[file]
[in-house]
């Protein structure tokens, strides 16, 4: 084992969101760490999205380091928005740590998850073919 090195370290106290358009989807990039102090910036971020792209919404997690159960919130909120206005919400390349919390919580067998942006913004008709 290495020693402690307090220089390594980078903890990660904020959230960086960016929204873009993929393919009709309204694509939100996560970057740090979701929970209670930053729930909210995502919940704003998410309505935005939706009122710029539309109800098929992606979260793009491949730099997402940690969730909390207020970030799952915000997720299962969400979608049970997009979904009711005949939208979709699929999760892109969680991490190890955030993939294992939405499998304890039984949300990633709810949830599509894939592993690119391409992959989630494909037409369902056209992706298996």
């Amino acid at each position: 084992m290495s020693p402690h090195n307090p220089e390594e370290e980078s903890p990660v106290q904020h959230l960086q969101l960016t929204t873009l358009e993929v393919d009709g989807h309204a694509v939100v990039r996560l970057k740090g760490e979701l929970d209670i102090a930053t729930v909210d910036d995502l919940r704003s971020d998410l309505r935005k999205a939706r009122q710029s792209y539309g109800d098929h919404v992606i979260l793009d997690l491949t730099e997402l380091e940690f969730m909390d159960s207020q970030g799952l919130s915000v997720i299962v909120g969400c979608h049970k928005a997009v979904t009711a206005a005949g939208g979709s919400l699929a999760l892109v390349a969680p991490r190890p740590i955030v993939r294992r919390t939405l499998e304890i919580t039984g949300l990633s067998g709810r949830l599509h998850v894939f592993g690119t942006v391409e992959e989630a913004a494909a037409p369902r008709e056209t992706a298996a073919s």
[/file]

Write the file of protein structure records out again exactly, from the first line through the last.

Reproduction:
[in-house]
């Protein structure tokens, strides 16, 4: 084992969101760490999205380091928005740590998850073919 090195370290106290358009989807990039102090910036971020792209919404997690159960919130909120206005919400390349919390919580067998942006913004008709 290495020693402690307090220089390594980078903890990660904020959230960086960016929204873009993929393919009709309204694509939100996560970057740090979701929970209670930053729930909210995502919940704003998410309505935005939706009122710029539309109800098929992606979260793009491949730099997402940690969730909390207020970030799952915000997720299962969400979608049970997009979904009711005949939208979709699929999760892109969680991490190890955030993939294992939405499998304890039984949300990633709810949830599509894939592993690119391409992959989630494909037409369902056209992706298996």
């Amino acid at each position: 084992m290495s020693p402690h090195n307090p220089e390594e370290e980078s903890p990660v106290q904020h959230l960086q969101l960016t929204t873009l358009e993929v393919d009709g989807h309204a694509v939100v990039r996560l970057k740090g760490e979701l929970d209670i102090a930053t729930v909210d910036d995502l919940r704003s971020d998410l309505r935005k999205a939706r009122q710029s792209y539309g109800d098929h919404v992606i979260l793009d997690l491949t730099e997402l380091e940690f969730m909390d159960s207020q970030g799952l919130s915000v997720i299962v909120g969400c979608h049970k928005a997009v979904t009711a206005a005949g939208g979709s919400l699929a999760l892109v390349a969680p991490r190890p740590i955030v993939r294992r919390t939405l499998e304890i919580t039984g949300l990633s067998g709810r949830l599509h998850v894939f592993g690119t942006v391409e992959e989630a913004a494909a037409p369902r008709e056209t992706a298996a073919s």